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Congratulations, You’ve Graduated! Now What?

What’s the best next step after graduation? Experts offer advice to new grads.

College graduates have traditionally been told by commencement speakers about their exciting future and all of the possibilities ahead of them. But while these themes were certainly part of this year’s speeches, there was also something different about what new graduates were being told.

Hillary Clinton, for example, speaking to Yale University’s class of 2018, congratulated them on what they have already done, citing their “character and courage” and resilience in “these tumultuous times.”

And while Chance the Rapper encouraged the Dillard University graduating class to recognize their heroes and then aspire to be better than they were, he was one of many commencement speakers who acknowledged that the future might look frightening. He said,

Many of you will strive to be artists, doctors, lawyers, politicians, scientists. And as you do that, there will be moments of fear, moments where you walk right up to the edge of what your heroes have accomplished and think to yourself, ‘What’s beyond this? I don’t know. I’m scared to go on.’

Psychotherapists, educators, and parents know that anxiety about the future is a normal, almost expectable aspect of the college graduation process. It is perhaps one of the single most obvious symbols of what the developmental psychologist Daniel Levinson called the “novice phase” of early adulthood. After college, you’re supposed to get a job, support yourself, live on your own (usually with roommates), and be independent. You’re also supposed to know what you want to do with the rest of your life and find a first job that’s a step on the path to that career choice. Right?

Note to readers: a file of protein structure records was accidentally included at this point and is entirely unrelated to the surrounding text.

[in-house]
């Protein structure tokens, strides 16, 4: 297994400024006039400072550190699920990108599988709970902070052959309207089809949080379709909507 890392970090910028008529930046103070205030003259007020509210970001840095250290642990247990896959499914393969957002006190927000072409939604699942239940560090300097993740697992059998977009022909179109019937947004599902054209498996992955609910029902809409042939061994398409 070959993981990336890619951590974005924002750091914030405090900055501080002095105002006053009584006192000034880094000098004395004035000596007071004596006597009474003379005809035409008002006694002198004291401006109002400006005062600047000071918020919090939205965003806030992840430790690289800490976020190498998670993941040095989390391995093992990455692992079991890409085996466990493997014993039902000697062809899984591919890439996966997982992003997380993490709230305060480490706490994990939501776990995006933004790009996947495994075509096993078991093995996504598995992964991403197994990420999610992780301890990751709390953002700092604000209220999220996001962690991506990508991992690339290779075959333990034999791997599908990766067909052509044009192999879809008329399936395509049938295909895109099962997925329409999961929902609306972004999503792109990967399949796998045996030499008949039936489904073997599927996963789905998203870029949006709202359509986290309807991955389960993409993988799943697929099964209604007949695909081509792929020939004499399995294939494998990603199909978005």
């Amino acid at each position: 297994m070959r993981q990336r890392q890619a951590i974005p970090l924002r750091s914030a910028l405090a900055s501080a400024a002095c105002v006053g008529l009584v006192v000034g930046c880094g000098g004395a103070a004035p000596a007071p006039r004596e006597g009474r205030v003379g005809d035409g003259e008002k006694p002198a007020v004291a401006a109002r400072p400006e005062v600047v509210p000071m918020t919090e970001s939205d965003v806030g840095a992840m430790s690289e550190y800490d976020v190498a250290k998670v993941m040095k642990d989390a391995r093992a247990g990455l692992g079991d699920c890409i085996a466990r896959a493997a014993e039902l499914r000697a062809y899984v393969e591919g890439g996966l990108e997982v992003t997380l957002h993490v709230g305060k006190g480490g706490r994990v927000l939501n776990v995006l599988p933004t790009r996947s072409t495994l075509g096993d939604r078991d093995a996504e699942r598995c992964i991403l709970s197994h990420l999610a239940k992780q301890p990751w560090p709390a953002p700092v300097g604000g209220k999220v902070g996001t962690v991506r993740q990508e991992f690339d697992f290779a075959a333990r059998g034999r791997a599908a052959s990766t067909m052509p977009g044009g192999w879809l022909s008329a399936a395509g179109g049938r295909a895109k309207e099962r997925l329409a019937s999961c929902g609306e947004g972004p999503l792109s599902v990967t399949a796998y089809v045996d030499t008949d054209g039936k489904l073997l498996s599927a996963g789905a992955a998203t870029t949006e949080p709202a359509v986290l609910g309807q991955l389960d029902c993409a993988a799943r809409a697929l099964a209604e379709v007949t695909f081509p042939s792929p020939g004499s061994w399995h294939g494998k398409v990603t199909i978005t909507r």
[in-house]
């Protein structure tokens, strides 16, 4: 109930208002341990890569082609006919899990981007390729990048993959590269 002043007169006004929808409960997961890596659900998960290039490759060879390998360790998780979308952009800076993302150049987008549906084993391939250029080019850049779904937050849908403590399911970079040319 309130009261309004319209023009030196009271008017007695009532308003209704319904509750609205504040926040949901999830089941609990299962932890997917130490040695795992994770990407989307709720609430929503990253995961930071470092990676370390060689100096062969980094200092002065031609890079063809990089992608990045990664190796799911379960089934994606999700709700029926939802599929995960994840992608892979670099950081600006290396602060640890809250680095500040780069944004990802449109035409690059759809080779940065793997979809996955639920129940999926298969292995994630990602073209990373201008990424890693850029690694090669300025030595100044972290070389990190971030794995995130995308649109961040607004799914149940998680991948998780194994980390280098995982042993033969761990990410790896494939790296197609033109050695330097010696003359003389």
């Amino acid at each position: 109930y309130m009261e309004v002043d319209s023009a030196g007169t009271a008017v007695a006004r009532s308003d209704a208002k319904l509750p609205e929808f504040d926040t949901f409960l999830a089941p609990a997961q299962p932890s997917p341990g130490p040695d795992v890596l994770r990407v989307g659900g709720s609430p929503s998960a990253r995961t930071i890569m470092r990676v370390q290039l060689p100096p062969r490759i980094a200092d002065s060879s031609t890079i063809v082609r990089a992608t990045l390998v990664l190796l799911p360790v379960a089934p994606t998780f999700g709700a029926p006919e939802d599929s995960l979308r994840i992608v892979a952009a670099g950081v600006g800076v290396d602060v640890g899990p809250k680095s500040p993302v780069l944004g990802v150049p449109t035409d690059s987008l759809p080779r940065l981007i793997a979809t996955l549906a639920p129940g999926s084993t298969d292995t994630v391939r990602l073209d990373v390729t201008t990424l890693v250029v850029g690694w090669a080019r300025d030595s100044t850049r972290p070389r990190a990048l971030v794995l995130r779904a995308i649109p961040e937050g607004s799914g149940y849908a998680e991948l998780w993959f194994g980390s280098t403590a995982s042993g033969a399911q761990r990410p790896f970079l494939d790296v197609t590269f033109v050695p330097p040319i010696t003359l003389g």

Apple CEO Tim Cook told graduates at Duke University, however, that this rite of passage is not nearly as easy as it might seem. He said,

if you’re anything like I was on graduation day, maybe you’re not feeling so fearless. Maybe you’re thinking about the job you hope to get, or wondering where you’re going to live, or how to repay that student loan. These, I know, are real concerns. I had them, too.

But this month’s graduates are facing a double whammy of anxiety. On the one hand, the fear of not knowing what to do is not just a developmental blip, but a genuine reality for many graduates. College seldom prepares anyone for a career anymore, and in many cases, it doesn’t even prepare students for life outside of college. And a first job has, for many years, not been lucrative enough for many young people to live independently, which means that many graduates end up living back at home with their parents for the first years of their adult life.

But there’s another reason for concern, and some of this year’s commencement speakers have been addressing another truth facing graduates – that the world we live in is disturbing, tumultuous, and frightening, not just to them, but to all of us.

While most of the speakers refrained from making political commentary, many encouraged them to bridge some of the gaps in our political situation, suggesting that students pay attention to their inner voices while also reaching out to others and listening to people with whom they disagree. Others reminded students not to be afraid to stand apart, to lead by doing, and to remain true to their own values and beliefs.

Tim Cook also encouraged his listeners to recognize another current reality, one that many of us, at many different ages, have difficulty accepting: that we often do not know where we are going. Fear of the unknown can be paralyzing, but Cook told the graduating class to take “the first step, even if you don’t know where it will take you.”